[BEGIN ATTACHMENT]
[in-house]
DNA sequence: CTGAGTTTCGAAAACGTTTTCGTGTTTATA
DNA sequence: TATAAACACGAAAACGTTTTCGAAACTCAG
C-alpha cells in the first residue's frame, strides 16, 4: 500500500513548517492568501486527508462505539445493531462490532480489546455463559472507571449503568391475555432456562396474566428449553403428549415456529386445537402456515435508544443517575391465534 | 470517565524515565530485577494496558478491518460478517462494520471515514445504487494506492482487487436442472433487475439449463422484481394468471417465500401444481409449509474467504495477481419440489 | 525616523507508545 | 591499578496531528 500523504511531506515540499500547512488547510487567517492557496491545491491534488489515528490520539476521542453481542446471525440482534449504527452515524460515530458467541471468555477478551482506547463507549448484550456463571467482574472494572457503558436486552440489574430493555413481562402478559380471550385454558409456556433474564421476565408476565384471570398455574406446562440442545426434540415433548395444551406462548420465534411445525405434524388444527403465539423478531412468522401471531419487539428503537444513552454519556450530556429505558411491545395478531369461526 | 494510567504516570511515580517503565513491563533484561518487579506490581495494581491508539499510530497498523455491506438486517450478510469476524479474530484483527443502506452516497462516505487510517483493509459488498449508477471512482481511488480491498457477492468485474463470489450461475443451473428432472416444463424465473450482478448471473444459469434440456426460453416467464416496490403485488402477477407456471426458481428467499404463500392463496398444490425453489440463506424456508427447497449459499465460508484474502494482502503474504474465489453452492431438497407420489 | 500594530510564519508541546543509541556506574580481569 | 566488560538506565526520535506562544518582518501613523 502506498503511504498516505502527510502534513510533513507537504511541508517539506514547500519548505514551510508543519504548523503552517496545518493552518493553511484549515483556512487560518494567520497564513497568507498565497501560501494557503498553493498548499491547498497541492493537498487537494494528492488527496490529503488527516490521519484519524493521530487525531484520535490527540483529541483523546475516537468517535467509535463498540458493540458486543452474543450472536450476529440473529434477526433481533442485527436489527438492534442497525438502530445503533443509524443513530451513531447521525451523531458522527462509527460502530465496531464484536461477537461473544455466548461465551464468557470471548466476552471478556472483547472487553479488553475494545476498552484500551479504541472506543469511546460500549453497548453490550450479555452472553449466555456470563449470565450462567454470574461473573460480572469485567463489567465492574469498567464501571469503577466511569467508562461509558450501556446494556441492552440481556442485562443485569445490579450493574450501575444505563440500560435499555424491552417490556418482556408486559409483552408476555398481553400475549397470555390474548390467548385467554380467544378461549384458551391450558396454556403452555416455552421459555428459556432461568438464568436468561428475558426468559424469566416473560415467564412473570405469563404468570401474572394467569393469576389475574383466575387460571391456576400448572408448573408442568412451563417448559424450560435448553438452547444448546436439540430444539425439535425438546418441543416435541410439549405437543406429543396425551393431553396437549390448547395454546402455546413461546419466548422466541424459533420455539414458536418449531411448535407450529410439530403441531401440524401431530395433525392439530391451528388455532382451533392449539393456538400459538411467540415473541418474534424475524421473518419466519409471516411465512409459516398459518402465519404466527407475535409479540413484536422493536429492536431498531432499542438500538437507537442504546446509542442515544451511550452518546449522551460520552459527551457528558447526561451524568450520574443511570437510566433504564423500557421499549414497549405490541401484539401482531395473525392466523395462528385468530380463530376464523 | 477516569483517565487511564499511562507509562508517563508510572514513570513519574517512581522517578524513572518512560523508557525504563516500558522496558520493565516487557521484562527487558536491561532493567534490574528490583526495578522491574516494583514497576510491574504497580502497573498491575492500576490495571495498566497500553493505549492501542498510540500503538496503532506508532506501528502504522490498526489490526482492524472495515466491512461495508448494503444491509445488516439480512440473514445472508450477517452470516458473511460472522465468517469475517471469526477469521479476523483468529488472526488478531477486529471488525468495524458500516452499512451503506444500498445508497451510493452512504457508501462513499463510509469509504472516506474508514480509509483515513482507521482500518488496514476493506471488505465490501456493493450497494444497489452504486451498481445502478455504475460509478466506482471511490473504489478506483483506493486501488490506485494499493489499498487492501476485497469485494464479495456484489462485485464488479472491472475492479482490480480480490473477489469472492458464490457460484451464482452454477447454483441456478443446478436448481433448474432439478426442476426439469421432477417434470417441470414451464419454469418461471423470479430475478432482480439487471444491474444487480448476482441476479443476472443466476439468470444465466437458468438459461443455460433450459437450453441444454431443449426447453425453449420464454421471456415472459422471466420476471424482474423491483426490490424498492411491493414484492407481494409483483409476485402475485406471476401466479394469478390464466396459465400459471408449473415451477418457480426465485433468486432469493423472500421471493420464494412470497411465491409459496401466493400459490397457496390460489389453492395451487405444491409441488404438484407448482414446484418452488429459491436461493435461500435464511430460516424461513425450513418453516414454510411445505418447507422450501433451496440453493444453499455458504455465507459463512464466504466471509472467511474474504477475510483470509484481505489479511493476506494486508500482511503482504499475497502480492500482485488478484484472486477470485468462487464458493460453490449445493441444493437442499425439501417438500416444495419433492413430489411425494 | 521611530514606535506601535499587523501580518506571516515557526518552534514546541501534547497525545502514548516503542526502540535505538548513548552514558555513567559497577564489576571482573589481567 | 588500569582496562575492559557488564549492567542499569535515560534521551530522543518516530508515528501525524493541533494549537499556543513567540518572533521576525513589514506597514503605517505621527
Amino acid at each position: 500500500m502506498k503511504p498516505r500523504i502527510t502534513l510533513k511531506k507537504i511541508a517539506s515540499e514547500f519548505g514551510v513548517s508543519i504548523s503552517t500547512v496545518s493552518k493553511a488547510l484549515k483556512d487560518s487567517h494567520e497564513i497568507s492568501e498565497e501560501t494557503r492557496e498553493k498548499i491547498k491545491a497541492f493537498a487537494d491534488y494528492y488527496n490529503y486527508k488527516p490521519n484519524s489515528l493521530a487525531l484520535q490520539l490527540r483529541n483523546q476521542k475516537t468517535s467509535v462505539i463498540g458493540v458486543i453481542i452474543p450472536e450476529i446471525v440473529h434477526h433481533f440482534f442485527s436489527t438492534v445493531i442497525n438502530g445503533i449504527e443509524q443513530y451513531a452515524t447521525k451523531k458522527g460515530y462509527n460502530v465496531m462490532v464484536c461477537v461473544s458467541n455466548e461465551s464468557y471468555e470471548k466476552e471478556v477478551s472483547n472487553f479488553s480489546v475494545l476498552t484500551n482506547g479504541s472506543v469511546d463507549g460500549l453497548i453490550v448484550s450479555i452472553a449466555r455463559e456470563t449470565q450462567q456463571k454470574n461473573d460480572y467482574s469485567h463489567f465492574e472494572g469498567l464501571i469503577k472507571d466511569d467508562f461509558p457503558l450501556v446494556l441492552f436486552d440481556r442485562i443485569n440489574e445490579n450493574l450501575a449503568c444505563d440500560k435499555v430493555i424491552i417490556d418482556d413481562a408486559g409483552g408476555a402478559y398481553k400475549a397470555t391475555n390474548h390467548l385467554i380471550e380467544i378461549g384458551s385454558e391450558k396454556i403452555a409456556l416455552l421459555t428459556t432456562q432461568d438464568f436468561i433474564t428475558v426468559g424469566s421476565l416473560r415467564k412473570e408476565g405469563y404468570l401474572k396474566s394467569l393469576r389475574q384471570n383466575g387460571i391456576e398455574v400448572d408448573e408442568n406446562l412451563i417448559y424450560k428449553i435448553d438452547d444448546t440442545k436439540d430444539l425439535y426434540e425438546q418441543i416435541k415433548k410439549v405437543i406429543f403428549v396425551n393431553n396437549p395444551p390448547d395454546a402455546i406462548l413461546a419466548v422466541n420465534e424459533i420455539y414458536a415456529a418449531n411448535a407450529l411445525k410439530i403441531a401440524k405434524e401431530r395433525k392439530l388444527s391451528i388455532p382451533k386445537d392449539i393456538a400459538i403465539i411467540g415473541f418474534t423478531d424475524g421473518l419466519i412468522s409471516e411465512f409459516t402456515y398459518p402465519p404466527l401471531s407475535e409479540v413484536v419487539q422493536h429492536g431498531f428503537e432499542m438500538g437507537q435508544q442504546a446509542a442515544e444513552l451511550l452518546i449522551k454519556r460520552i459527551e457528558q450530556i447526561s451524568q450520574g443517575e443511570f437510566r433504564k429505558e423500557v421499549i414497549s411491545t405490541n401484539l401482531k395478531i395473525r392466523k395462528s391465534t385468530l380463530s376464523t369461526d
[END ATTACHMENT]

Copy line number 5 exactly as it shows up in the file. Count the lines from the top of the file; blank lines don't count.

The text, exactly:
Amino acid at each position: 500500500m502506498k503511504p498516505r500523504i502527510t502534513l510533513k511531506k507537504i511541508a517539506s515540499e514547500f519548505g514551510v513548517s508543519i504548523s503552517t500547512v496545518s493552518k493553511a488547510l484549515k483556512d487560518s487567517h494567520e497564513i497568507s492568501e498565497e501560501t494557503r492557496e498553493k498548499i491547498k491545491a497541492f493537498a487537494d491534488y494528492y488527496n490529503y486527508k488527516p490521519n484519524s489515528l493521530a487525531l484520535q490520539l490527540r483529541n483523546q476521542k475516537t468517535s467509535v462505539i463498540g458493540v458486543i453481542i452474543p450472536e450476529i446471525v440473529h434477526h433481533f440482534f442485527s436489527t438492534v445493531i442497525n438502530g445503533i449504527e443509524q443513530y451513531a452515524t447521525k451523531k458522527g460515530y462509527n460502530v465496531m462490532v464484536c461477537v461473544s458467541n455466548e461465551s464468557y471468555e470471548k466476552e471478556v477478551s472483547n472487553f479488553s480489546v475494545l476498552t484500551n482506547g479504541s472506543v469511546d463507549g460500549l453497548i453490550v448484550s450479555i452472553a449466555r455463559e456470563t449470565q450462567q456463571k454470574n461473573d460480572y467482574s469485567h463489567f465492574e472494572g469498567l464501571i469503577k472507571d466511569d467508562f461509558p457503558l450501556v446494556l441492552f436486552d440481556r442485562i443485569n440489574e445490579n450493574l450501575a449503568c444505563d440500560k435499555v430493555i424491552i417490556d418482556d413481562a408486559g409483552g408476555a402478559y398481553k400475549a397470555t391475555n390474548h390467548l385467554i380471550e380467544i378461549g384458551s385454558e391450558k396454556i403452555a409456556l416455552l421459555t428459556t432456562q432461568d438464568f436468561i433474564t428475558v426468559g424469566s421476565l416473560r415467564k412473570e408476565g405469563y404468570l401474572k396474566s394467569l393469576r389475574q384471570n383466575g387460571i391456576e398455574v400448572d408448573e408442568n406446562l412451563i417448559y424450560k428449553i435448553d438452547d444448546t440442545k436439540d430444539l425439535y426434540e425438546q418441543i416435541k415433548k410439549v405437543i406429543f403428549v396425551n393431553n396437549p395444551p390448547d395454546a402455546i406462548l413461546a419466548v422466541n420465534e424459533i420455539y414458536a415456529a418449531n411448535a407450529l411445525k410439530i403441531a401440524k405434524e401431530r395433525k392439530l388444527s391451528i388455532p382451533k386445537d392449539i393456538a400459538i403465539i411467540g415473541f418474534t423478531d424475524g421473518l419466519i412468522s409471516e411465512f409459516t402456515y398459518p402465519p404466527l401471531s407475535e409479540v413484536v419487539q422493536h429492536g431498531f428503537e432499542m438500538g437507537q435508544q442504546a446509542a442515544e444513552l451511550l452518546i449522551k454519556r460520552i459527551e457528558q450530556i447526561s451524568q450520574g443517575e443511570f437510566r433504564k429505558e423500557v421499549i414497549s411491545t405490541n401484539l401482531k395478531i395473525r392466523k395462528s391465534t385468530l380463530s376464523t369461526d